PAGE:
“What’s the other?”
The man’s eyes and voice suddenly went cold. “People do notice you. And you end up being the cause of the very thing you were trying to prevent. You end up destroying the one you meant to save.” He was quiet, and reached out to touch the device in my hand, but thought better of it. “I’ve failed too many times. It doesn’t make any difference. This cost me thousands of dollars and years of my life, but I’ll give it to you for five bucks if you if you just take it away and never bring it back.”
“I don’t understand,” I said.
He looked up at me, his face flushed. He motioned blindly to his yard, strewn with trivial remnants from a life, someone’s life, priced at a bargain. “I’m selling everything else that reminds me of her. They never belonged to me, anyway. I shouldn’t keep what isn’t mine. The universe won’t let me. Five dollars on that there time machine, my final offer.”
I took it, as well as 1951 “Cort” model Seth Thomas with an alarm that still worked. On the drive home, I thought about the man’s words when I asked him one more time whether or not you could use his machine to change events.
“The present is unavoidable,” he said. “It’s best not to think about it.”
There was nothing special about Ming, nothing unique. She had no exceptional talents, no carefully-kept secrets, no inventive thoughts, no special intelligence. She liked to go to parties and shop for clothes and wanted to be a good mother someday. Her face was pretty, her hair and skin smooth and well-kept. She was generic, shaped just like a high school girl was supposed to be, completely normal.
The other kids sneered at her in the hallways, looking down their noses at the girl who was so average she didnâ€™t even have a zit. They whispered about her behind her back, how her parents were Old World, backwards, people who didnâ€™t believe in gene-picking and liked to let nature take its course. It was like theyâ€™d never left planetside. Ming hid her face behind her books, burying herself in her carefully-done hair and manicured nails, shrinking away from the crowds of unique faces, people who didnâ€™t look like the perfect model of a human being.
At night Ming would kneel by the side of her bed and clasp her palms together, eyes squeezed tight shut, praying that God would break her nose so that it would be bent like Terriâ€™s; or give her birthmark like Shelindaâ€™s, that looked like a crescent moon; or stunt the growth of her arm like Bellineâ€™s; or even just make her eyes glow in the dark like Marieâ€™s. She knew better than to ask for a lisp or to shrink her height overnight or for her fingers to suddenly start bending the wrong way on command. God didnâ€™t like people who were greedy.
Ming prayed with all her might, but every morning she would wake up to a perfectly symmetrical face in her mirror and cry. She would always be normal, always look just like the generic pictures in the history books, the perfect human standard of beauty. She would never be different like everyone else.
In the lunchroom Ming hid in a corner, eating silently off of her tray, afraid to get up and throw her trash away because the other girls liked to trip her and make her spill. She didnâ€™t notice Eleanor until she heard a whispered â€œheyâ€ and looked up, to find the most popular girl in school sitting across from her. Eleanorâ€™s left cheek was sunken in, the skin over it smooth and taut like a scar, never tanning or moving. Ming looked down at her plate, knowing she would never have something beautiful like that. She didnâ€™t speak.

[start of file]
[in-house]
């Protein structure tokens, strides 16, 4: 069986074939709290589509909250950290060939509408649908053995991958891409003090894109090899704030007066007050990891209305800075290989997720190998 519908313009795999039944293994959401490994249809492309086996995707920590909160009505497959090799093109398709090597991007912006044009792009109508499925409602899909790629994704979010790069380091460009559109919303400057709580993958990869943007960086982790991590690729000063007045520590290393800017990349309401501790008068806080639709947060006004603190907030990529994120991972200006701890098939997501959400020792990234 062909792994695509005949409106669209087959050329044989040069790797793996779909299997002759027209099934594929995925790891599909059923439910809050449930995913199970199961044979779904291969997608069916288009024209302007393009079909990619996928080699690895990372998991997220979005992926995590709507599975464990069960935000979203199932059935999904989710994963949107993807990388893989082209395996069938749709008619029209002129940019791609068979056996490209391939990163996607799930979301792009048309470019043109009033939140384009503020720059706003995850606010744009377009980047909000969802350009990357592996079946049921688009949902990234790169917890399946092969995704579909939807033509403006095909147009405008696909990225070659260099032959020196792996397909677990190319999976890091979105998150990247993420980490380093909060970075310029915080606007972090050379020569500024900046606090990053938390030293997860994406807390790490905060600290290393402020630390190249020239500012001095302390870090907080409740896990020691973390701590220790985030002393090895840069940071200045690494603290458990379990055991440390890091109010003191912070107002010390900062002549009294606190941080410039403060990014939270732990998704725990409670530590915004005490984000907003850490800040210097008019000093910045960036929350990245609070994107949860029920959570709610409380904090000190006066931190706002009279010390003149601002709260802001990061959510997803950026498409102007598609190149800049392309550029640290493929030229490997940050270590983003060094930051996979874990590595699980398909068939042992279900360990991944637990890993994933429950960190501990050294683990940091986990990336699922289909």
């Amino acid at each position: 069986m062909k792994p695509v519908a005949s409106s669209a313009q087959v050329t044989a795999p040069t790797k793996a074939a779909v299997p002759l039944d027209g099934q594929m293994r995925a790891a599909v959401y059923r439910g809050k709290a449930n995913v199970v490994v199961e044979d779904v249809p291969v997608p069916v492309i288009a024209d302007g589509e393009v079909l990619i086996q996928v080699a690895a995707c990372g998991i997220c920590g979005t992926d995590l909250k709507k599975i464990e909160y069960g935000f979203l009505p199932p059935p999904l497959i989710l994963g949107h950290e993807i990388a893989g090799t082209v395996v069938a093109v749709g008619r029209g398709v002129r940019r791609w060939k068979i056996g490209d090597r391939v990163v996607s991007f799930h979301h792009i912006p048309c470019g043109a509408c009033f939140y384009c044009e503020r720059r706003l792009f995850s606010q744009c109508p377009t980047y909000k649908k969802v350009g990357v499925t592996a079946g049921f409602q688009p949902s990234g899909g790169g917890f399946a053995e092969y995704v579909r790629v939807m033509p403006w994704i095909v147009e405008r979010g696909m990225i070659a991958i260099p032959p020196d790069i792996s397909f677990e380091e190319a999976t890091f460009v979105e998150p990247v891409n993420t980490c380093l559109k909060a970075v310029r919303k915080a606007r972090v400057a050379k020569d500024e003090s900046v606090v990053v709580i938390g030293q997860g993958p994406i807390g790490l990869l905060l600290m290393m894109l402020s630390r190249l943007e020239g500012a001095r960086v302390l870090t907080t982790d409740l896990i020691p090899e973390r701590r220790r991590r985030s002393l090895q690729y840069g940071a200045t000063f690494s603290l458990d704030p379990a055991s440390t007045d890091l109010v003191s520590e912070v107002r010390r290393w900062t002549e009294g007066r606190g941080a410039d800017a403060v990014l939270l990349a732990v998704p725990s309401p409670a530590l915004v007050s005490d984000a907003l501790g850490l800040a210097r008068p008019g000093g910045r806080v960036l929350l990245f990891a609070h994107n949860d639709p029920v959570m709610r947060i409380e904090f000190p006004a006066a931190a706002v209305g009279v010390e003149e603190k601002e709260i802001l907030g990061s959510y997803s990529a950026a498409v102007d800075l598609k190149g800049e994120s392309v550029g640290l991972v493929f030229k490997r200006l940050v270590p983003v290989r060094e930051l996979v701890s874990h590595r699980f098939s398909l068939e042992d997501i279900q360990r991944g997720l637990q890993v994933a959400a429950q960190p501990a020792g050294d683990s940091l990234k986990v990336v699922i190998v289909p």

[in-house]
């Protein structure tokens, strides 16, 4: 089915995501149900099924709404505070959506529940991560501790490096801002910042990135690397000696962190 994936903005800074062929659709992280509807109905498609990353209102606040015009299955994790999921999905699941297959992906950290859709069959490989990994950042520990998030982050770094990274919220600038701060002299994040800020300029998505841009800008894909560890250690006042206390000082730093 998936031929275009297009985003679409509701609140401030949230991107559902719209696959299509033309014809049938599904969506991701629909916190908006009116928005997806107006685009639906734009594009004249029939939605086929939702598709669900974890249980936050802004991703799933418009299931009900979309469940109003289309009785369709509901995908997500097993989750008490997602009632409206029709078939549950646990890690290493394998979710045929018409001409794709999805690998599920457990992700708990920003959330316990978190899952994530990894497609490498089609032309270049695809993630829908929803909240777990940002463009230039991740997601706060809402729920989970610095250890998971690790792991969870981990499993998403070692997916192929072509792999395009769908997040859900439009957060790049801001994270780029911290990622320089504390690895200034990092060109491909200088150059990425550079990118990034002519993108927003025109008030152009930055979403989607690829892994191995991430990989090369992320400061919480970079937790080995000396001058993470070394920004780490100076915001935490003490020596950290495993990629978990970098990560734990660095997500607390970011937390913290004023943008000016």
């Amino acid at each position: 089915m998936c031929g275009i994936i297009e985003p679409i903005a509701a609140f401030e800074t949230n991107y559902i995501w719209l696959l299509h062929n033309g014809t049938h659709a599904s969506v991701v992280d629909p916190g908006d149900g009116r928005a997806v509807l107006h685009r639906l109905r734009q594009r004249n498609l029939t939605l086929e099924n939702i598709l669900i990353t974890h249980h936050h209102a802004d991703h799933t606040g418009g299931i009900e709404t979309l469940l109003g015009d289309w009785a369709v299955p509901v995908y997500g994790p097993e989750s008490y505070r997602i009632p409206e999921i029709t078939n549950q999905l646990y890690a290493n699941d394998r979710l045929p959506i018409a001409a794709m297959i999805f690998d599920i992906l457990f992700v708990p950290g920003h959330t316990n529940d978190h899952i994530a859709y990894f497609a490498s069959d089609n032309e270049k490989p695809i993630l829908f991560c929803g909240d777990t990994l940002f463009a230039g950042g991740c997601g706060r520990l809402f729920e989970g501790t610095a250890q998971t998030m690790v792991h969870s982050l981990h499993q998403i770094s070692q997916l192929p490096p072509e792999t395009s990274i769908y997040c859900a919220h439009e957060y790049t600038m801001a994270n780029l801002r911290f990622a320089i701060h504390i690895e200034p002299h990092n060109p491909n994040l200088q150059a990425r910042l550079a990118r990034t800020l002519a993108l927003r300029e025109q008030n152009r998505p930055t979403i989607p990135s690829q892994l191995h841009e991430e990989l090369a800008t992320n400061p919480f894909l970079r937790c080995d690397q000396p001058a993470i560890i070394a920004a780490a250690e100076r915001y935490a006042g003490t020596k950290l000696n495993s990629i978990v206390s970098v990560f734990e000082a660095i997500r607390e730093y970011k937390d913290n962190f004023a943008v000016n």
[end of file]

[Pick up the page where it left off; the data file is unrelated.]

â€œHey,â€ Eleanor repeated, â€œhey, look at me.â€ Eleanor was looking at her with fascination, almost reverence, entirely different from the rest of the girls in school. Ming frowned.
â€œI heard youâ€™re normal.â€
Ming swallowed and nodded, feeling lower than dirt. She felt her heart sink into the pit of her stomach.
Eleanor didnâ€™t sneer, though, or scoff like the rest of the girls. She just looked at Ming, wide-eyed, her half-smile unable to reach the sunken side of her face, but trying. â€œThatâ€™s so cool.â€ The smooth, beautiful skin of Eleanorâ€™s left side pulled against one eye, making it seem sad even though it was shining with wonder. â€œI wish I was normal,â€ Eleanor whispered. â€œIâ€™m so tired of being just like everyone else.â€
Talia looked out over the cacophonous melee of engineers in the warehouse. Each of them bustled about; porcupines of fused wiring and welding tools. It made her so proud. A rapid metallic pounding announced the arrival of a messenger.
“Take it easy, Dobs. What ya got for me?” Talia brushed her fingers back through curly white hair, curiously awaiting his news.
“Tex says thereâ€™s been another breach. Some knucklehead dropped an X33 flyer on the Italy. Accounts say it was witnessed by a whole village.” Dobs made no effort to conceal his stare. It wasnâ€™t necessary. Taliaâ€™s eyes became unfocused and eventually closed. Dobs had heard of this before but had never actually seen the progenitor at work.
Slowly one hand made its way to her abdomen. After a few seconds her body snapped to attention. Her eyes opened and Dobs noticed for the first time that they were the precise green of new leaves in springtime.